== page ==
A God of Manipulation? Part Two

For the week of February 4, 2017 / 8 Shevat 5777

Carving wood in heart shape

Bo
Torah: Shemot/Exodus 10:1 – 13:16
Haftarah: Jeremiah 46:13-28

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But for this purpose I have raised you up, to show you my power, so that my name may be proclaimed in all the earth. (Shemot/Exodus 9:16)

Last week, I mentioned that I was not satisfied with how I answered my Bible class students’ recent question about the hardening of Pharaoh’s heart. I had given my standard answer that God responded to Pharaoh’s attitude by taking him further down the road of his own stubbornness. But looking more carefully at the biblical material, it appears that God had purposely manipulated Pharaoh in order to cause certain events to occur. But however logical that conclusion might seem, it still isn’t correct. Let me try to explain:

First, if God ran the universe by manipulating it like this, then why doesn’t he manipulate everything accordingly? One might conclude that this is exactly what he does, but that makes most of the Bible absurd. God continually calls people to respond willingly to him. He patiently teaches them his ways and we are held responsible for our actions. The workings of God within human affairs is viewed as a remarkable thing. From the beginning, we were designed to be his co-laborers, not his pawns or puppets (See Bereshit/Genesis 1:26-29, cf. 1 Corinthians 3:9). When David writes, “The LORD is my shepherd,” (Psalm 23:1) for example, he extolls God’s loving intimate care, not his manipulations of himself or his circumstances.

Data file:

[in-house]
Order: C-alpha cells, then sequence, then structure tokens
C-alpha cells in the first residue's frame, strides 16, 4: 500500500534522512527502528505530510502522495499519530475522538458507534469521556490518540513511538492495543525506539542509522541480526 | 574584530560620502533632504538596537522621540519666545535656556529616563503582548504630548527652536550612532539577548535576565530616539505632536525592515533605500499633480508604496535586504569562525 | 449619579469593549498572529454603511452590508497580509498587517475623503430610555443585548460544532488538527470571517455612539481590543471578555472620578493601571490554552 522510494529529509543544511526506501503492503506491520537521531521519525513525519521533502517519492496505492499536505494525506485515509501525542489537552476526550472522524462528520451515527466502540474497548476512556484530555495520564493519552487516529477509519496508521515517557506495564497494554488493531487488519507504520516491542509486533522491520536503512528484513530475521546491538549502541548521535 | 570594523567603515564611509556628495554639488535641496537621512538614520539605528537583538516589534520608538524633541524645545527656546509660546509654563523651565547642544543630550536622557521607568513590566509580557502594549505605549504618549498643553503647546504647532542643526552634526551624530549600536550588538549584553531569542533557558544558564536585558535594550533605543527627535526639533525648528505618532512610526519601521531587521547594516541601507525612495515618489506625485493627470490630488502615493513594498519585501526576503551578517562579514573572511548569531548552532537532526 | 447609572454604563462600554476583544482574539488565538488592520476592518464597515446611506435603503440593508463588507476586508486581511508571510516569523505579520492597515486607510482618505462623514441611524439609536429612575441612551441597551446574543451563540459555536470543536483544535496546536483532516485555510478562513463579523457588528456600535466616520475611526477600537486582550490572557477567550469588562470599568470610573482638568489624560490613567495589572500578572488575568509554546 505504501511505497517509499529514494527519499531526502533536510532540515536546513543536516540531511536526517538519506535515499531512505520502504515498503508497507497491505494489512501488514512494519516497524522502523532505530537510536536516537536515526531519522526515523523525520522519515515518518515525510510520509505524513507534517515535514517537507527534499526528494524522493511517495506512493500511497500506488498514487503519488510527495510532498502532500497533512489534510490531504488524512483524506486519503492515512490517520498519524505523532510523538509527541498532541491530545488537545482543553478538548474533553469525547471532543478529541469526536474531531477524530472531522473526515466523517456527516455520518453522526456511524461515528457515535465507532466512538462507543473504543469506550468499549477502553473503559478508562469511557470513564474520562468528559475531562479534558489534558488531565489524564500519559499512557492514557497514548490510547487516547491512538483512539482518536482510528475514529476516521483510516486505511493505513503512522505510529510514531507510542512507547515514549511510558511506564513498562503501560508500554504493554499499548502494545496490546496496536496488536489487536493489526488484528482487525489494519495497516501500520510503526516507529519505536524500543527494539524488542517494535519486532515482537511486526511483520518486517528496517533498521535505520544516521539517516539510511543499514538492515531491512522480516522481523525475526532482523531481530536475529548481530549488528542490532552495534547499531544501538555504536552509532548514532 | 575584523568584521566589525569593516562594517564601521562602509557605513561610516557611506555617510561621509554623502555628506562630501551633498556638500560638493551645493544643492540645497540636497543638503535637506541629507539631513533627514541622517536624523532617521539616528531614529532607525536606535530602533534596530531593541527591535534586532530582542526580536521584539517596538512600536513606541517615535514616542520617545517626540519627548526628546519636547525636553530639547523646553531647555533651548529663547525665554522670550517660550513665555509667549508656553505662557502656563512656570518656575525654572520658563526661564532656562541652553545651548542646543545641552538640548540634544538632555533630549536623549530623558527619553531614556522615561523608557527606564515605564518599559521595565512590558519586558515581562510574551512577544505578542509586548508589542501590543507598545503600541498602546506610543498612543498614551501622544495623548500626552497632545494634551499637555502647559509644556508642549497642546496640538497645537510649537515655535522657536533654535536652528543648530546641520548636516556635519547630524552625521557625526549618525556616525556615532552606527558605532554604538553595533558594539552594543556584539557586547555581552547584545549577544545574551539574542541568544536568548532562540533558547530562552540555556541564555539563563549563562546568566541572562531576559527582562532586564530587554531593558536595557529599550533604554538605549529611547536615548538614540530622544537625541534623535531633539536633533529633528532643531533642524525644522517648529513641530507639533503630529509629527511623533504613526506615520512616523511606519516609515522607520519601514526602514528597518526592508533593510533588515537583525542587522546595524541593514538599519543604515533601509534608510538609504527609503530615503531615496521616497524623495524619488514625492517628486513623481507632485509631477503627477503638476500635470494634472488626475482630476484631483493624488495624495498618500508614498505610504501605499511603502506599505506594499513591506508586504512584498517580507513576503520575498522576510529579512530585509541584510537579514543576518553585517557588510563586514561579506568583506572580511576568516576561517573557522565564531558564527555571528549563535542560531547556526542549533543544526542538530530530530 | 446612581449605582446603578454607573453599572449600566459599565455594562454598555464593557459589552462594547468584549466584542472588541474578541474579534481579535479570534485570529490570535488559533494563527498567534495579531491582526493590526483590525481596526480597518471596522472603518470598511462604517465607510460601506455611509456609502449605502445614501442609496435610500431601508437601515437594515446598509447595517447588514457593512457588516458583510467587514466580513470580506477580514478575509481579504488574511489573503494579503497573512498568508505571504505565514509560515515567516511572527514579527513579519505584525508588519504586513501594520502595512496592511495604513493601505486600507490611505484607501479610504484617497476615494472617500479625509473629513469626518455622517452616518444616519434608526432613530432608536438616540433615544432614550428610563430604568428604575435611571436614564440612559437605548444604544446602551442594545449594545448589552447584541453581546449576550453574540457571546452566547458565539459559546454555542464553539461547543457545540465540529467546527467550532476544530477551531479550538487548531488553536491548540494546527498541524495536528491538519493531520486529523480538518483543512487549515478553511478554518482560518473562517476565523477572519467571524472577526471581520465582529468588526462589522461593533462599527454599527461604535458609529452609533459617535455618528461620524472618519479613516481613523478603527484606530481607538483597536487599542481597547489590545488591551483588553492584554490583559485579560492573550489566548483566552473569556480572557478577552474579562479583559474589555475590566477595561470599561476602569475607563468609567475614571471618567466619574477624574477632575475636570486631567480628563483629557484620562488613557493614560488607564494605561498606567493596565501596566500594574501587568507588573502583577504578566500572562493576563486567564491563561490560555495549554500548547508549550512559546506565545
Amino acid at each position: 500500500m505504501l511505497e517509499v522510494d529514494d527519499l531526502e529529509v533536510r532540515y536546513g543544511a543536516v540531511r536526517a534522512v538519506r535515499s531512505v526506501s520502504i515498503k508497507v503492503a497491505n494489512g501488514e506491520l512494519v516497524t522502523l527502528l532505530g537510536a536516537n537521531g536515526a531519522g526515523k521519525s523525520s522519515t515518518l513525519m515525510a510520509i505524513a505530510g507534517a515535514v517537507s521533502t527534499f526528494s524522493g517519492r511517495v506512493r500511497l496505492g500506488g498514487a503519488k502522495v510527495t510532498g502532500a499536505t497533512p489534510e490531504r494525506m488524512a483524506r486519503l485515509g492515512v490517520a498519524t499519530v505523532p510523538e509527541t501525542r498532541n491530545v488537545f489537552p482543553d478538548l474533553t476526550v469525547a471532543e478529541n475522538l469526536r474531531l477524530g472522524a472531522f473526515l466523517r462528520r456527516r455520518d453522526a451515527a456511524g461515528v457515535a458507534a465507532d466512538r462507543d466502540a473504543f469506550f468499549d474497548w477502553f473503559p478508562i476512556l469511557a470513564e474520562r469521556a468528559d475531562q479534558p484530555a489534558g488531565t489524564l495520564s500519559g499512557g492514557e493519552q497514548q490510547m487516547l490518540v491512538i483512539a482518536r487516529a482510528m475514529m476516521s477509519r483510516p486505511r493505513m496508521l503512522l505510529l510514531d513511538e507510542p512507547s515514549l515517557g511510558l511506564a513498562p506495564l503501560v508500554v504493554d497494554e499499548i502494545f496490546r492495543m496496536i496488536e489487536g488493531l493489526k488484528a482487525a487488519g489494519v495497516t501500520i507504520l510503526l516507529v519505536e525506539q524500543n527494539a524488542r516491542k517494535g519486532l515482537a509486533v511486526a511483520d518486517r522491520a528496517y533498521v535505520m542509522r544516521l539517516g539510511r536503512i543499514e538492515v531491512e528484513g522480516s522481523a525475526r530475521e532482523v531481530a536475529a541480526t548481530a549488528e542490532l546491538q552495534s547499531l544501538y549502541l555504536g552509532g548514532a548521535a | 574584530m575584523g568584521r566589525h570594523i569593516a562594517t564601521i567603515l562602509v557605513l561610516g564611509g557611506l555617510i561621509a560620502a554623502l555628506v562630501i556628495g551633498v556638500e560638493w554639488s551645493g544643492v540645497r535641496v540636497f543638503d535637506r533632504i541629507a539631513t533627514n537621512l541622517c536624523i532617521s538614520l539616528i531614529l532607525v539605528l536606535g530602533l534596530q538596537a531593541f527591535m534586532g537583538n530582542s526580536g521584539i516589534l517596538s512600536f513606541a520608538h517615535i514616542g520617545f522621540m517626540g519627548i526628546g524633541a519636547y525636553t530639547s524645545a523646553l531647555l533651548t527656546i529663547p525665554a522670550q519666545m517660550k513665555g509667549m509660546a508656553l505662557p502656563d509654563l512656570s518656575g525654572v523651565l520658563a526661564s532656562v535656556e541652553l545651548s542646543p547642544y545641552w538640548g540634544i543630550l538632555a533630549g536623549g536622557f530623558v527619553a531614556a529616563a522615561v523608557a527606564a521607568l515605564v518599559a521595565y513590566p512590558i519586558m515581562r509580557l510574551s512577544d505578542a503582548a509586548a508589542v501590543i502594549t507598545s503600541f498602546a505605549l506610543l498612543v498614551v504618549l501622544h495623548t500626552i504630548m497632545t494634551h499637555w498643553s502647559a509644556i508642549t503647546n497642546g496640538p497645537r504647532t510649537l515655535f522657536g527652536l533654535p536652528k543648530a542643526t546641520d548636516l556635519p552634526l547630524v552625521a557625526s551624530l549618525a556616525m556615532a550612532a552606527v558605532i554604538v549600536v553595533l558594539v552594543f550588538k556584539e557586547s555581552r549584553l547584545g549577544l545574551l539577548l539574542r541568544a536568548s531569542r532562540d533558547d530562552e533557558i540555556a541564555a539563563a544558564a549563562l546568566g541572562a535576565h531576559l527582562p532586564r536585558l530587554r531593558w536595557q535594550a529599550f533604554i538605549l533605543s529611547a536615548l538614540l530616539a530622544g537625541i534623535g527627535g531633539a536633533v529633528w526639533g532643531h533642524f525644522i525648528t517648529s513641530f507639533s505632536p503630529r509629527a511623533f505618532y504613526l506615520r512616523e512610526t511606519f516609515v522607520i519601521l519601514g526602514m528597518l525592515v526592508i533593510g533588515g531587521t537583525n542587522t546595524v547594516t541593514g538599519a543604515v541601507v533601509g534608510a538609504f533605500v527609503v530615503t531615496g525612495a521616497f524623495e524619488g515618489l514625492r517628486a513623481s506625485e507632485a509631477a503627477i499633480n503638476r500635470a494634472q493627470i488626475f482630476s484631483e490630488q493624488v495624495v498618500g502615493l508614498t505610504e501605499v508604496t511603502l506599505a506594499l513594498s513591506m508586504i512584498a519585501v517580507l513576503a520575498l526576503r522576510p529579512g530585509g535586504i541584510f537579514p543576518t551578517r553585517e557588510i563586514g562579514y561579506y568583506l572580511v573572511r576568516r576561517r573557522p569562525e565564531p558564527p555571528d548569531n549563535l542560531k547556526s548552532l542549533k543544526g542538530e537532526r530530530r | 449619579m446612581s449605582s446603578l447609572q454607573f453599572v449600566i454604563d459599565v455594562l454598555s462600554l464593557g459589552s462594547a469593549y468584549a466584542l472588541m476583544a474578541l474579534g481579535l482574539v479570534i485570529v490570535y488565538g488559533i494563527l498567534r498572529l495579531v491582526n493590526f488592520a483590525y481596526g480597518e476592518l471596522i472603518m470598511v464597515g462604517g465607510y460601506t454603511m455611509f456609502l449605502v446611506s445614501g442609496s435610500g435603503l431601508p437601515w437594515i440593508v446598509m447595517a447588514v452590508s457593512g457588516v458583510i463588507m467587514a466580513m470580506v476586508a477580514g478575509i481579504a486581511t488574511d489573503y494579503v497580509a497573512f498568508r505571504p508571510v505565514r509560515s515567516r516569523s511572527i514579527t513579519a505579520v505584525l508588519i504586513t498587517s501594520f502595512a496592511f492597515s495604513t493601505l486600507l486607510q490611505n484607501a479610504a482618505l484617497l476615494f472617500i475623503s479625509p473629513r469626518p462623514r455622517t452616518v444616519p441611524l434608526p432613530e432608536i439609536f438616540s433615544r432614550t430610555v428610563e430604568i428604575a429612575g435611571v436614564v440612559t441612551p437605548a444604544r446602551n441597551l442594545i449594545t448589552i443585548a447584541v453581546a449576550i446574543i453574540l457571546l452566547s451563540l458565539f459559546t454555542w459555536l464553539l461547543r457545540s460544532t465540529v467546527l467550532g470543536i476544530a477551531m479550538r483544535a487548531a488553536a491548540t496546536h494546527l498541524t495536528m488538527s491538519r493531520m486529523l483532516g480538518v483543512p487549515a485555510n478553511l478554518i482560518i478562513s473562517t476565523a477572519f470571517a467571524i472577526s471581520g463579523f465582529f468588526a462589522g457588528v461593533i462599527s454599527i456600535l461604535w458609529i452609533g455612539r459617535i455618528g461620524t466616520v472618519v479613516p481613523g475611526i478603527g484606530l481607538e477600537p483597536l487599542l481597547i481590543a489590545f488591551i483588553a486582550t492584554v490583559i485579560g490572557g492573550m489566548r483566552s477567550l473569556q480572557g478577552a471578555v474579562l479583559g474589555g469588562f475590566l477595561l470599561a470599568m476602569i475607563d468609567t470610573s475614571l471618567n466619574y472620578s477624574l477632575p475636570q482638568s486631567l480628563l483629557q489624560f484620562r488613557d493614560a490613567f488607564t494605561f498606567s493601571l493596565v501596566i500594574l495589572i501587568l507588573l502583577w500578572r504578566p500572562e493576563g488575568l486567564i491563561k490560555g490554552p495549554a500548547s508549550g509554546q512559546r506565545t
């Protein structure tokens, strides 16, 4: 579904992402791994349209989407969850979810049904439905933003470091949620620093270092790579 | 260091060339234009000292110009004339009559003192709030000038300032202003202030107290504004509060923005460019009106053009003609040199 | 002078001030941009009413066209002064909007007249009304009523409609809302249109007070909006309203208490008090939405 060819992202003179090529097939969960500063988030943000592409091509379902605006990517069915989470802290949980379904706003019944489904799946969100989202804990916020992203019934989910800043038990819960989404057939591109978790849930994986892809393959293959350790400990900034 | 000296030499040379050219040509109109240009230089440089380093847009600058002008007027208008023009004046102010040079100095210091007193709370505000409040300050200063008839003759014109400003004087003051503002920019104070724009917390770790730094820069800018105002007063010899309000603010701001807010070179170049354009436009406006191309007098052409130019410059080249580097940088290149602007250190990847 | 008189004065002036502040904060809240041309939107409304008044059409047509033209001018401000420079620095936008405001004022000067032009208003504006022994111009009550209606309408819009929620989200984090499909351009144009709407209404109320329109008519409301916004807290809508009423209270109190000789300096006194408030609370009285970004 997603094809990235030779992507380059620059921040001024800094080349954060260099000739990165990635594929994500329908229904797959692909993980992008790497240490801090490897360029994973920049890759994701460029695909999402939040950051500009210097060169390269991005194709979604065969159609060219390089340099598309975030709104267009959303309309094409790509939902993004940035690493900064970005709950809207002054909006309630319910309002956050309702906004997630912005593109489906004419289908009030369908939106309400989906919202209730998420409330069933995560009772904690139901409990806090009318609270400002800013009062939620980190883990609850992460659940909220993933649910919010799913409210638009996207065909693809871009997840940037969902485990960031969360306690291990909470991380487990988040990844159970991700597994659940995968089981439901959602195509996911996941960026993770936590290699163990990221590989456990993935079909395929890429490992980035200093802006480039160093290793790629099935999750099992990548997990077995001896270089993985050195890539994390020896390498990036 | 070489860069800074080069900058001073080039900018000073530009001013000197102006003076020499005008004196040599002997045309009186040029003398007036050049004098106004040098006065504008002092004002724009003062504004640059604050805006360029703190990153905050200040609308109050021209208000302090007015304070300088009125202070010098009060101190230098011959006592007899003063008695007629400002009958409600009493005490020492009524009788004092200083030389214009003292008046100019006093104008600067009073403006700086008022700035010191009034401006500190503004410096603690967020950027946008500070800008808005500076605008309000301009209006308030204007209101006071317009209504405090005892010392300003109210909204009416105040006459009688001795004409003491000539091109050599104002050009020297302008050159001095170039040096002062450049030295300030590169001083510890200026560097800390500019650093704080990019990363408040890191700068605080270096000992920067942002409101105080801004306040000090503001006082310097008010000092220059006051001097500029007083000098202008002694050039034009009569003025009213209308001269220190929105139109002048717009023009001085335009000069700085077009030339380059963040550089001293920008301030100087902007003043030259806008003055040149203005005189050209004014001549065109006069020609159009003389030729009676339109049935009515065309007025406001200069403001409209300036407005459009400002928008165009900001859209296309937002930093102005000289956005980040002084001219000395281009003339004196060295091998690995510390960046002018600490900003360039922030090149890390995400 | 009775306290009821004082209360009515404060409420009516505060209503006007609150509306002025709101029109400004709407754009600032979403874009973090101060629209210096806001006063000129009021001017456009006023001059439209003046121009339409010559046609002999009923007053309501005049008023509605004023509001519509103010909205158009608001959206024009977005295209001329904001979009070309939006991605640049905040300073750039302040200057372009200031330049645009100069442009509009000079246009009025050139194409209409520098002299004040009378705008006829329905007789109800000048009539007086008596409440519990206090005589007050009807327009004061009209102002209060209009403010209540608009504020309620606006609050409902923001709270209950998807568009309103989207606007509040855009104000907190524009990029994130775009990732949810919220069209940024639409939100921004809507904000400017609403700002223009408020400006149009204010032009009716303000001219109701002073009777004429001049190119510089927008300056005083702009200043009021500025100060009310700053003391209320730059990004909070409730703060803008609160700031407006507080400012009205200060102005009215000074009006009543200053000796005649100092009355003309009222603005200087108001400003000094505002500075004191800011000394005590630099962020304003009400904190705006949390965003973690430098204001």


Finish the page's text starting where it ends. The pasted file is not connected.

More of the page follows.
It wasn’t so much that God was manipulating the will of Pharaoh as he leveraged it. God knew his opponent and maximized the situation by drawing out his weaknesses. He indeed devised a plan to rescue his covenant people from Egypt. So, in his wisdom, God was aware that Pharaoh’s pride and selfishness would lead him to stubbornly refuse to allow his economy to crumble by losing his slaves, thus setting the stage for the signs and wonders that resulted in Israel’s liberation.

To conclude that God manipulated Pharaoh against his will runs against the overall teaching of Scripture. Paul, who apparently supports this wrong teaching didn’t believe that. How could he, if in the same section of Romans where he speaks of God’s mercy and hardening, he warns the arrogant mercy recipients that they were in danger of God’s rejection if they didn’t smarten up, and that those who were hardened could receive God’s mercy if they would turn to him in faith (compare Romans 9:14-18 with 11:17-24)?

God is powerfully at work to fulfill his purposes; something that should invoke awe within us. As Paul writes elsewhere:

Therefore, my beloved, as you have always obeyed, so now, not only as in my presence but much more in my absence, work out your own salvation with fear and trembling, for it is God who works in you, both to will and to work for his good pleasure. (Philippians 2:12-13).

These words of exhortation do not flow from an understanding that God manipulates human life. Paul calls us to respond. Can we do so on our own without God’s help? Of course not! As Yeshua said, “Apart from me you can do nothing” (John 15:5). But his help is freely available to us, and he turns no one away (see John 6:37).

Tragically, however, how many of us are stuck in a theological or philosophical prison that we cannot get out of, as we wait for God to soften our hardened hearts, when all along he has been waiting for us to call out to him for mercy? You don’t have to accept the state you are in as if God has appointed you to a hellish existence against your will. Whatever your need might be, cry out to him now and receive his love and mercy.

Perhaps that’s a better answer to my students’ question.

All scriptures, English Standard Version (ESV) of the Bible

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